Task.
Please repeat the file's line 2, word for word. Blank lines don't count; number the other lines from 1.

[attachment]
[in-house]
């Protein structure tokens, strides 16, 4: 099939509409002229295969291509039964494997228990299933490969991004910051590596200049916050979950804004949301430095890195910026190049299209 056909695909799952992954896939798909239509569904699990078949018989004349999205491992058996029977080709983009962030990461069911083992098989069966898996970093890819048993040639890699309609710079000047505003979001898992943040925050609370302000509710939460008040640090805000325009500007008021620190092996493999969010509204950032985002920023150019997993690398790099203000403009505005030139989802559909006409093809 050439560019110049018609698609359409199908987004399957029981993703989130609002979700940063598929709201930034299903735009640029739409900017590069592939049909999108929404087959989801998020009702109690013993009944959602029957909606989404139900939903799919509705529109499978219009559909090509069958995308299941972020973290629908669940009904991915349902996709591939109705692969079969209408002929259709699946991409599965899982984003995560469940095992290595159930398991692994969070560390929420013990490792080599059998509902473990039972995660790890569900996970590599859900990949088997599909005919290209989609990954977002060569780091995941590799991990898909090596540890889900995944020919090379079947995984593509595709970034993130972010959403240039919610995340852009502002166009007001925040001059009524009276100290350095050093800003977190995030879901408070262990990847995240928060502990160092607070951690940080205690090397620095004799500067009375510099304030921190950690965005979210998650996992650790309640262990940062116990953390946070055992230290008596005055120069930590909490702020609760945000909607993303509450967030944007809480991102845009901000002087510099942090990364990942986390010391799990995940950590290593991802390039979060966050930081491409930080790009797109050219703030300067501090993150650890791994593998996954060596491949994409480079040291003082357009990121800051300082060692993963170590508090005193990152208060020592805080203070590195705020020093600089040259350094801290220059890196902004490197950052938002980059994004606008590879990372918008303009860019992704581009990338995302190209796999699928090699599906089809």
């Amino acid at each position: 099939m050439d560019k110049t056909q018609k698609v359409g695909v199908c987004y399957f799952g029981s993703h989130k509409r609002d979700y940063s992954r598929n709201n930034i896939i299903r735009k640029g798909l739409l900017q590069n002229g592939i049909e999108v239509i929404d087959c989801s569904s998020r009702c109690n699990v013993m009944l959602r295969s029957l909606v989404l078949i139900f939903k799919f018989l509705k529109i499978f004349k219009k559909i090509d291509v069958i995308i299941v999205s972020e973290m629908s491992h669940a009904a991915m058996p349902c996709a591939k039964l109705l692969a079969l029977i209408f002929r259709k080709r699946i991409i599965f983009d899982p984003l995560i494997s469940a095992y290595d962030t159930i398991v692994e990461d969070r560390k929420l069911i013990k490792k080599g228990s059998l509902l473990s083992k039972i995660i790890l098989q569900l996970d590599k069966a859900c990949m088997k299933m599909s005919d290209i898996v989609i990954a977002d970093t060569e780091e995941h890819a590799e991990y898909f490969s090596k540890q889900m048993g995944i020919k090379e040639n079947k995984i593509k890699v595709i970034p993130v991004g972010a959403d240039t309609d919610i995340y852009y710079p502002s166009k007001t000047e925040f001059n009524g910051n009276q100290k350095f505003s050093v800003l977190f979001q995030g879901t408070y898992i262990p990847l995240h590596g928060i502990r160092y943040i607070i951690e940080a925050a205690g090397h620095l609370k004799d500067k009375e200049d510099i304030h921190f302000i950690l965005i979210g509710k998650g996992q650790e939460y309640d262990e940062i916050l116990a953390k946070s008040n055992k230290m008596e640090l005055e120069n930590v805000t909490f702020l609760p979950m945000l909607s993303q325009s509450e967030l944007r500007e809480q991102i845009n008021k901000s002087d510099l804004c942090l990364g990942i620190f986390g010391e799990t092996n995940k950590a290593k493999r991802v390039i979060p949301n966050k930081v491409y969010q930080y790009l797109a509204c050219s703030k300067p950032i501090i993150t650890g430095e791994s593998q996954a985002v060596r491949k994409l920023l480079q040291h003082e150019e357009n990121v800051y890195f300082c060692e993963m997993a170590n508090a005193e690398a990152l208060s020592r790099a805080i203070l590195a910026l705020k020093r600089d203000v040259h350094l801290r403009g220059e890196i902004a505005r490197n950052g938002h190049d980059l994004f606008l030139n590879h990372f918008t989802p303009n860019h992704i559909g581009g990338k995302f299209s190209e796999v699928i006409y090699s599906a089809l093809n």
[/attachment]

């Protein structure tokens, strides 16, 4: 099939509409002229295969291509039964494997228990299933490969991004910051590596200049916050979950804004949301430095890195910026190049299209 056909695909799952992954896939798909239509569904699990078949018989004349999205491992058996029977080709983009962030990461069911083992098989069966898996970093890819048993040639890699309609710079000047505003979001898992943040925050609370302000509710939460008040640090805000325009500007008021620190092996493999969010509204950032985002920023150019997993690398790099203000403009505005030139989802559909006409093809 050439560019110049018609698609359409199908987004399957029981993703989130609002979700940063598929709201930034299903735009640029739409900017590069592939049909999108929404087959989801998020009702109690013993009944959602029957909606989404139900939903799919509705529109499978219009559909090509069958995308299941972020973290629908669940009904991915349902996709591939109705692969079969209408002929259709699946991409599965899982984003995560469940095992290595159930398991692994969070560390929420013990490792080599059998509902473990039972995660790890569900996970590599859900990949088997599909005919290209989609990954977002060569780091995941590799991990898909090596540890889900995944020919090379079947995984593509595709970034993130972010959403240039919610995340852009502002166009007001925040001059009524009276100290350095050093800003977190995030879901408070262990990847995240928060502990160092607070951690940080205690090397620095004799500067009375510099304030921190950690965005979210998650996992650790309640262990940062116990953390946070055992230290008596005055120069930590909490702020609760945000909607993303509450967030944007809480991102845009901000002087510099942090990364990942986390010391799990995940950590290593991802390039979060966050930081491409930080790009797109050219703030300067501090993150650890791994593998996954060596491949994409480079040291003082357009990121800051300082060692993963170590508090005193990152208060020592805080203070590195705020020093600089040259350094801290220059890196902004490197950052938002980059994004606008590879990372918008303009860019992704581009990338995302190209796999699928090699599906089809």